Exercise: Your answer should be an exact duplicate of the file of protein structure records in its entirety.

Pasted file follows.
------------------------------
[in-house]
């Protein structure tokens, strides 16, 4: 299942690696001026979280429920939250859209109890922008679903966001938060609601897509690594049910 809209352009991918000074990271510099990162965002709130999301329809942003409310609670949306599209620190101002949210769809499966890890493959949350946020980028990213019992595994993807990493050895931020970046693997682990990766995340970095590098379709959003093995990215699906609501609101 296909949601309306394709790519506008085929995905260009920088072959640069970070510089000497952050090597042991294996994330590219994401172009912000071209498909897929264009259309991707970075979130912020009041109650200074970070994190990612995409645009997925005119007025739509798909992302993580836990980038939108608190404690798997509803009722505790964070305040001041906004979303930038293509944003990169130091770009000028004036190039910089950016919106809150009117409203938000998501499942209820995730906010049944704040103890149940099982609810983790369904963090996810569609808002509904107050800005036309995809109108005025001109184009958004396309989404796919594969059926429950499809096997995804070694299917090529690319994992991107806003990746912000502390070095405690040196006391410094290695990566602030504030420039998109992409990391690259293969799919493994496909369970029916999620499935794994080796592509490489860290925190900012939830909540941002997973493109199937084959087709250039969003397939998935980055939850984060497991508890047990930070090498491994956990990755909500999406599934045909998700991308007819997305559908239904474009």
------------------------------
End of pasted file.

[in-house]
């Protein structure tokens, strides 16, 4: 299942690696001026979280429920939250859209109890922008679903966001938060609601897509690594049910 809209352009991918000074990271510099990162965002709130999301329809942003409310609670949306599209620190101002949210769809499966890890493959949350946020980028990213019992595994993807990493050895931020970046693997682990990766995340970095590098379709959003093995990215699906609501609101 296909949601309306394709790519506008085929995905260009920088072959640069970070510089000497952050090597042991294996994330590219994401172009912000071209498909897929264009259309991707970075979130912020009041109650200074970070994190990612995409645009997925005119007025739509798909992302993580836990980038939108608190404690798997509803009722505790964070305040001041906004979303930038293509944003990169130091770009000028004036190039910089950016919106809150009117409203938000998501499942209820995730906010049944704040103890149940099982609810983790369904963090996810569609808002509904107050800005036309995809109108005025001109184009958004396309989404796919594969059926429950499809096997995804070694299917090529690319994992991107806003990746912000502390070095405690040196006391410094290695990566602030504030420039998109992409990391690259293969799919493994496909369970029916999620499935794994080796592509490489860290925190900012939830909540941002997973493109199937084959087709250039969003397939998935980055939850984060497991508890047990930070090498491994956990990755909500999406599934045909998700991308007819997305559908239904474009």